If that seems far-fetched, perhaps you’ve never heard of the Left Behind book series. Between 1995 and 2007, authors Tim LaHaye and Jerry B. Jenkins published sixteen novels describing the initial Rapture and a serialized Apocalypse in detail far more sensational than Wigglesworth. And they’re not finished; additional volumes are in the works. To date, the series has sold over sixty-five million copies, with seven of the titles reaching number-one on the best-seller lists of The New York Times, USA Today, Publisher’s Weekly.

LaHaye, Jenkins, and a third collaborator, Chris Farby, have also penned, so far, forty titles in their own juvenile spin-off series: Left Behind: The Kids. Does former President Bush’s “No Child Left Behind” program now start to cha-cha with new meaning?

Modern secular American literature has responded no les
s avidly to the aforementioned sulfur in the national ether. Except that serious literature, along with almost all other secular popular disaster entertainment (unlike the Left Behind books), has abandoned the prospect of any upside to Armageddon. The fiction of such academically esteemed twentieth-century authors as William Faulkner, Nathanael West, Flannery O’Connor, Norman Mailer, Kurt Vonnegut, Robert Coover, Joseph Heller, William Burroughs, Thomas Pynchon, David Foster Wallace, Don DeLillo, and Cormac McCarthy treats us to unrelenting vistas of literal or symbolic American calamity.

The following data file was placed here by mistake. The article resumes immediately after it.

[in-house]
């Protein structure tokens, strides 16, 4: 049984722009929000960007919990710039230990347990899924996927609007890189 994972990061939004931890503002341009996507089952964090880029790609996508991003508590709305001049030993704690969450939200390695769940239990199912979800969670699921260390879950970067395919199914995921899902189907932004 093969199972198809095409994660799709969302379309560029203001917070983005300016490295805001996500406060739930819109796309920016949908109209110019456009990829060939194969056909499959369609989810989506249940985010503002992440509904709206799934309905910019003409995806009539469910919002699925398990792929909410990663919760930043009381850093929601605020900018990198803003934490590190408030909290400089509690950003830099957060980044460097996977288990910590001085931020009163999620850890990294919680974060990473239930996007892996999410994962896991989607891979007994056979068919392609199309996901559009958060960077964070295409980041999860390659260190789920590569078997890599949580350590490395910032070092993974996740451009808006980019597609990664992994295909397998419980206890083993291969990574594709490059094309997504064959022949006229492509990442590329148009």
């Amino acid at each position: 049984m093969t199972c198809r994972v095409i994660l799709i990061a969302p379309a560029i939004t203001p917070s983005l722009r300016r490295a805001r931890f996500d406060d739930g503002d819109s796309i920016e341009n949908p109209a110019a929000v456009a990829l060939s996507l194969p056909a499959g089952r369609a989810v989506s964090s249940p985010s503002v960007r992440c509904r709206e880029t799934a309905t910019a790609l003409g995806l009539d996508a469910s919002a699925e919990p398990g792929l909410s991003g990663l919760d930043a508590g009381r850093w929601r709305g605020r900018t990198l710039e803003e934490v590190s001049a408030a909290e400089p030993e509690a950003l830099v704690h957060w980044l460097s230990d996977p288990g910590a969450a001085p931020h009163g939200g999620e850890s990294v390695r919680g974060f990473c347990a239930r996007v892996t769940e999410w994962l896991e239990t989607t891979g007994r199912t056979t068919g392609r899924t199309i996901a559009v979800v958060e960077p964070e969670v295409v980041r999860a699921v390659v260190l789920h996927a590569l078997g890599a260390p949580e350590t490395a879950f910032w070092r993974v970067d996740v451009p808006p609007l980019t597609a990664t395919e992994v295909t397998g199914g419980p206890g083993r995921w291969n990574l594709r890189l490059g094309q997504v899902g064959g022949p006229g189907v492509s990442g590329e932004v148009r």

Now in IMAX and 3D, this same theme of doom shimmers on the broader cultural main-street of the movie screen in a kaleidoscopic loop of microcosmic, macrocosmic, economic, cybernetic, pathogenic, geologic, nuclear, biochemical, ecological, astronomical, and extraterrestrial menace. (In case you didn’t know it, all those zombies—when not serving as a subliminal argument against gun control—satirize us, the lumpen, soulless citizenry of the entropic void, lurching across Matthew Arnold’s beach.)

Moreover, not only are these images of doom absolute, they don’t even smack of eschatological comeuppance. In fact, there’s nary a whiff of any purpose at all, divine or otherwise. They just display the meaningless suffering of haphazard natural upheaval and/or social decay.